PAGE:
Stop the Murder of Young Souls

By The Rev. Robert Hoatson
Daily Record
November 11, 2007

When the rumors about the sexual abuse of minors by Monsignor Ronald Tully became rampant almost five years ago, I decided to bring those rumors to him, face-to-face, in the rectory of Sacred Heart Parish in Dover. It was a brisk, sunny winter's day. I rang the bell to the parish office. A worker answered the door and immediately escorted me into the office of Monsignor Tully, a dank, dirty, smoke-filled room that was also, strangely, the office of the parish's music director.

Tully thought I was asking to see him so he could hear my confession. It is not uncommon for priests to seek out unfamiliar priests for confession, especially if they have something serious to confess. I proceeded to get right to the point. I asked Tully if the strong rumors I had heard that he was a sexual abuser of minors were true. He answered, "I would never do anything like that, and have you contacted the bishop?" I told him I couldn't contact the bishop since I had no definitive proof that he was a molester, but he asked me more than three times to speak to the bishop.

His demeanor told me he was guilty, but he would never admit it. He chain-smoked, fidgeted and requested of the music director that she confirm that he was not a pedophile.

After he denied that he was a sexual abuser of anyone, I asked Tully if he knew anything about the suicide of a Paterson priest who used to live in his rectory when he was a teenager. He told me that the boy did, indeed, spend many nights in the rectory, but it only occurred when a snowstorm was coming and the boy was going to get up early to shovel or "salt" the sidewalks. He claimed he "loved" the boy and had nothing to do with his death. I believe that boy may have been sexually abused in that rectory. Just before I left, I told him I would continue my investigation. A few days later, Tully was removed from the parish.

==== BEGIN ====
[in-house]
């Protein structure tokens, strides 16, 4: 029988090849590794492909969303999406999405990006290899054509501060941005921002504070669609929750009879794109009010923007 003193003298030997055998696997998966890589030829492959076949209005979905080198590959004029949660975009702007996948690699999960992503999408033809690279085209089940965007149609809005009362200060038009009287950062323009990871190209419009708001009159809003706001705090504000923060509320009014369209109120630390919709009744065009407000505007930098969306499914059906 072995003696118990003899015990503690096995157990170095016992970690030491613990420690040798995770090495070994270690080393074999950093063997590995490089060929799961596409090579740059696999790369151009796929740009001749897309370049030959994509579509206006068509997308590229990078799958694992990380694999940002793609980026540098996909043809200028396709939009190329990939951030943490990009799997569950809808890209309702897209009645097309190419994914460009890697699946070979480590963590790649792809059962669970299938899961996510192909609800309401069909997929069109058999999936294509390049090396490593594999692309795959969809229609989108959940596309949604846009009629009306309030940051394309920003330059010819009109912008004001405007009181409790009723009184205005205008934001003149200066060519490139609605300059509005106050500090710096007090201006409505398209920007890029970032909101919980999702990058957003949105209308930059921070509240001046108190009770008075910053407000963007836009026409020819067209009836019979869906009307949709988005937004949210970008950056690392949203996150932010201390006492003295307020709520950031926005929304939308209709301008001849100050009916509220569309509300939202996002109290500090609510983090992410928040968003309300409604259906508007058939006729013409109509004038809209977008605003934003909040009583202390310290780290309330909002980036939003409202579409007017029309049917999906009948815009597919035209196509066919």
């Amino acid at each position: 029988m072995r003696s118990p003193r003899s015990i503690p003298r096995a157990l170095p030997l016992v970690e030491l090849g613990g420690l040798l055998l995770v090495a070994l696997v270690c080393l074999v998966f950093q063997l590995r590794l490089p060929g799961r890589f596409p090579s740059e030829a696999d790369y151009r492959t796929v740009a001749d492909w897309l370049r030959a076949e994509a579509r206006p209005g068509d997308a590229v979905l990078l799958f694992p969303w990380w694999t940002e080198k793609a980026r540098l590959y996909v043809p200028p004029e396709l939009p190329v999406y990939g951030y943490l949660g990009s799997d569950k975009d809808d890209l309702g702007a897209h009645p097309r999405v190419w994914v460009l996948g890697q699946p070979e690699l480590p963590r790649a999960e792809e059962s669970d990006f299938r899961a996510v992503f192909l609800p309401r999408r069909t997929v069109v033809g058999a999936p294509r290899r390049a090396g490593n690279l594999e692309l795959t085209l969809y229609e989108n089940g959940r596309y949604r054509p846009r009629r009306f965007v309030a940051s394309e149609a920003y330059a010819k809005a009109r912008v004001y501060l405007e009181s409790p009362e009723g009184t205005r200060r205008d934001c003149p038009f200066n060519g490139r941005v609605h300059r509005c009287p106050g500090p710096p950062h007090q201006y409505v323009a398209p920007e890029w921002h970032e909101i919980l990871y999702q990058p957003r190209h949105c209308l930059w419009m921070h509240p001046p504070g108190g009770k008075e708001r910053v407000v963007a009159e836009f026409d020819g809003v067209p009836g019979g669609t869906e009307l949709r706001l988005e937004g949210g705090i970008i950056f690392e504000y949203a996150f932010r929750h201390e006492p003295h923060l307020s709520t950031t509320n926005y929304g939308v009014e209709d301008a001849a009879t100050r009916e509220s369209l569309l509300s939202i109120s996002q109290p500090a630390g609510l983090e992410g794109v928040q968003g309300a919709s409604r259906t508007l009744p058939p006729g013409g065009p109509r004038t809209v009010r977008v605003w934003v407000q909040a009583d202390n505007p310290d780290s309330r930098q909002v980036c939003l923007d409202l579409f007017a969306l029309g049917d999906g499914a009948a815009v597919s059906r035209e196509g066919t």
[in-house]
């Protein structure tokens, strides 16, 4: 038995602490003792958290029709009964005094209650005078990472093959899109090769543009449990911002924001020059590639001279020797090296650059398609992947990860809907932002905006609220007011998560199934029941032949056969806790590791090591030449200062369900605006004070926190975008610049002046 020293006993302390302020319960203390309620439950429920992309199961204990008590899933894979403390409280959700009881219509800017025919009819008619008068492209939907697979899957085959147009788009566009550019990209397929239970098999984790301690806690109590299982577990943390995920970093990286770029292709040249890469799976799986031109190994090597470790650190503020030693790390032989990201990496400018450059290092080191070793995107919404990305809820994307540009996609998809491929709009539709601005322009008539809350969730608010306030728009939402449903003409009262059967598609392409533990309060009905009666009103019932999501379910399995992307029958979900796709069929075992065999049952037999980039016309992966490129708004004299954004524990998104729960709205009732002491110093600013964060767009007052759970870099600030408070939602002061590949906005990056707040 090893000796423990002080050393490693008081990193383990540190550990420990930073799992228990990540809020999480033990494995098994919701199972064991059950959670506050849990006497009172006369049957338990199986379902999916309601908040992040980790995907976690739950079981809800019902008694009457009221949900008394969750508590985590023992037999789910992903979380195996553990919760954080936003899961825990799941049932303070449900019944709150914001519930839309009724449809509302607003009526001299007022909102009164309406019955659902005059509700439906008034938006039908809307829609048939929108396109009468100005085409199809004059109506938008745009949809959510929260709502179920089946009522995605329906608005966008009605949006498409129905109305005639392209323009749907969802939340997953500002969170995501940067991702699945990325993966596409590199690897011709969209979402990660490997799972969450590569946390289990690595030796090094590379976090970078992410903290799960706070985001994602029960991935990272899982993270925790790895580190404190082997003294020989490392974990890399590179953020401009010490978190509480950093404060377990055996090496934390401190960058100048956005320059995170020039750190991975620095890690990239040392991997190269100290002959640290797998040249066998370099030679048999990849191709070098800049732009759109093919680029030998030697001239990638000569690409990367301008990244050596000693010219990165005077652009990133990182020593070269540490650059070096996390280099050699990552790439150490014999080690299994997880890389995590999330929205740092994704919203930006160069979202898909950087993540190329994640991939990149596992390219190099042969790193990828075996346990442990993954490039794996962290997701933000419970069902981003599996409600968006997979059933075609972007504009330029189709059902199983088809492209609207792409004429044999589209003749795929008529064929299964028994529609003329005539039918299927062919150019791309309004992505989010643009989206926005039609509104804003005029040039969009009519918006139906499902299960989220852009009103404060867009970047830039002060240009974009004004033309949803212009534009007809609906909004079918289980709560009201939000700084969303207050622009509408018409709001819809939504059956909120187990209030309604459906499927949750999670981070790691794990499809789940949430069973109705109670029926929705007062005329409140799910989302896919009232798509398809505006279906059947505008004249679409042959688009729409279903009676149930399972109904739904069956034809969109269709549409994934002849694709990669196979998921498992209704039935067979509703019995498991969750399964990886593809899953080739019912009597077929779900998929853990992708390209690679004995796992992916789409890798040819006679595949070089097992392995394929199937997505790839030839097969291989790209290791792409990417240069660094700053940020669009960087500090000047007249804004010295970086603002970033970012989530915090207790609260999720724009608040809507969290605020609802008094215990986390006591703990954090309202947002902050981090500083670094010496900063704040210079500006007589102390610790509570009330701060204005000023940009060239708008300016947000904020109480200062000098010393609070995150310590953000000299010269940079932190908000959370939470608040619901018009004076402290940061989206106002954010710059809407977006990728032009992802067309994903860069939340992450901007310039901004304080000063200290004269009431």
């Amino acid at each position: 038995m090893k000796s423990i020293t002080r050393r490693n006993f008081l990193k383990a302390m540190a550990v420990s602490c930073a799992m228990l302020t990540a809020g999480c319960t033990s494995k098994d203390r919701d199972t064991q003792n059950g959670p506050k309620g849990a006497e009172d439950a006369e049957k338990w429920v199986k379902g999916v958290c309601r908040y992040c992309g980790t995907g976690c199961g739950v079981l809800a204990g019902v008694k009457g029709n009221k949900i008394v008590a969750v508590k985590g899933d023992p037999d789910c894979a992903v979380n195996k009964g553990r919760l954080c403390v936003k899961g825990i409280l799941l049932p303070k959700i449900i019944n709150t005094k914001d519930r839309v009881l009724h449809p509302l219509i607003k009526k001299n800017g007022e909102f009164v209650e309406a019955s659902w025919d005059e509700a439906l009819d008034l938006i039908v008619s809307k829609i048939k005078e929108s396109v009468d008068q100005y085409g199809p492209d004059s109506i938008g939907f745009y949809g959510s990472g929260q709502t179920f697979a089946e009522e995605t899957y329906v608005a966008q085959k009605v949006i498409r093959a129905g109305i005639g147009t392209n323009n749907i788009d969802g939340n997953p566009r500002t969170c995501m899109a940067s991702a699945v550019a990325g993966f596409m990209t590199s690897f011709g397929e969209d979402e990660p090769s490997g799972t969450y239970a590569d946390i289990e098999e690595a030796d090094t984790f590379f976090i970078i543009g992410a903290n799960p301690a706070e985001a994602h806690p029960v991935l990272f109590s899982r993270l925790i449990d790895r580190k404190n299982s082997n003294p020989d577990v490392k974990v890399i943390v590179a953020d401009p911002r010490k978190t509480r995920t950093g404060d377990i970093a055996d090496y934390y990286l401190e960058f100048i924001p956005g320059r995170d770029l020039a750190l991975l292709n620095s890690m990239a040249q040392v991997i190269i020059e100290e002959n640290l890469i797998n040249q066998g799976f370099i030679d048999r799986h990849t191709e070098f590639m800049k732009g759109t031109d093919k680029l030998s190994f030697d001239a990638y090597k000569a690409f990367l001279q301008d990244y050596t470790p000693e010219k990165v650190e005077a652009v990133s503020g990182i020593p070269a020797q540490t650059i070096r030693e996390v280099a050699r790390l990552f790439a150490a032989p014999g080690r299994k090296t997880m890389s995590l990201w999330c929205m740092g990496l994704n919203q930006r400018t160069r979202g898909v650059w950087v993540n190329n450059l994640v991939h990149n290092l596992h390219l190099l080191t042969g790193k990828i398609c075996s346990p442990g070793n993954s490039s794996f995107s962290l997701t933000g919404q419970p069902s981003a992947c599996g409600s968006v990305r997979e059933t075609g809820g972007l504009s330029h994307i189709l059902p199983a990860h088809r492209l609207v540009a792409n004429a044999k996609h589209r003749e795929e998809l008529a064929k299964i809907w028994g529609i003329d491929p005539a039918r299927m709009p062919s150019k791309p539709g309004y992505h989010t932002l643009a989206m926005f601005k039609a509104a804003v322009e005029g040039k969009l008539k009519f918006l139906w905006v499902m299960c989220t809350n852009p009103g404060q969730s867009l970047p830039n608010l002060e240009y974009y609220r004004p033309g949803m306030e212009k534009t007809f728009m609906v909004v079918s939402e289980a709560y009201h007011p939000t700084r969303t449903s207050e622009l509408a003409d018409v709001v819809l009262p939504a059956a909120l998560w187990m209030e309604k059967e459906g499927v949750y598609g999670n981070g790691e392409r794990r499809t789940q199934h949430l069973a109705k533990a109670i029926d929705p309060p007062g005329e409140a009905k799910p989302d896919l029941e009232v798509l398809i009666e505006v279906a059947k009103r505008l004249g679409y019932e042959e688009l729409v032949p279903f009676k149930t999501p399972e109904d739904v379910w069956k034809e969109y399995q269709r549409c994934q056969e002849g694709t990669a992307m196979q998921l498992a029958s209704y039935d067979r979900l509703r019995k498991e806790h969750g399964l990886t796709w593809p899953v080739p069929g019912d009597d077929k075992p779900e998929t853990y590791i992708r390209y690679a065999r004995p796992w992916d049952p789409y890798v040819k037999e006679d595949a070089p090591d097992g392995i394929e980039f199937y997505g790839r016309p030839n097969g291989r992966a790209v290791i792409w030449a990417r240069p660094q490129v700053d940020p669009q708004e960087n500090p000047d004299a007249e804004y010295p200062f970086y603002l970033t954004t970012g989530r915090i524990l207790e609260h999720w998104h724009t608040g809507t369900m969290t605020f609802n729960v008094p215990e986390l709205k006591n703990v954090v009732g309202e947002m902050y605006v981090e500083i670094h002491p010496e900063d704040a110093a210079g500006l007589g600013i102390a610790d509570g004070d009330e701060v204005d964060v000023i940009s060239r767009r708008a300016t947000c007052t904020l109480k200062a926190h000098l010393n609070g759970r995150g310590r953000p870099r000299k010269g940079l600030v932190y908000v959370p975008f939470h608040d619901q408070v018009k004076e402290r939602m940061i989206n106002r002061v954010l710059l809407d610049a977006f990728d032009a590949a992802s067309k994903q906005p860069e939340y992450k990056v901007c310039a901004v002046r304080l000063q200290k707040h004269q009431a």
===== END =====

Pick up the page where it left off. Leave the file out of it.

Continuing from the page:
A few days ago, we learned that Tully had accepted voluntary laicization. There were just too many victims. But why did it take four victims and nearly $1 million in settlement money to get this man out of the priesthood? One wonders why this process hadn't happened years, even decades, ago. Reports of sexual abuse by Tully were made a long time ago, but he was allowed to be a high school teacher and principal, parish priest, pastor and a specially-favored priest by the Paterson Diocese and its bishop. Otherwise, he would not have been made a monsignor.

Tully was a protected man. He was protected by the same system that created him. He should have been defrocked years ago, but the dysfunctional clerical culture that allowed him to continue serving as a priest and abusing as a pedophile is the same system that enabled his behavior. Kids weren't protected; abusive priests and their bosses were. Why won't the people in the pews believe this? They keep putting envelope after envelope and dollar bill after dollar bill into the collection baskets without questioning, without doubting, without screaming bloody murder. They are feeding the beast that allowed Ronald Tully to abuse boy after boy after boy.

How will we stop this murder of young souls? First, by passing legislation in the state of New Jersey that will give childhood victims of sexual abuse a look-back window through which they will be able to hold their abusers accountable. This legislation would benefit not only victims of clergy abuse but victims of any child sexual abuser. It is time to give victims of sexual abuse their day in court.

Second, by not allowing large institutions like the Catholic Church, with heavily financed lobbyists, to "rule the roost" in Trenton, the state Legislature will send a signal to the citizens of New Jersey that every victim of childhood sexual abuse regardless of who their abuser is has an opportunity to reap justice.


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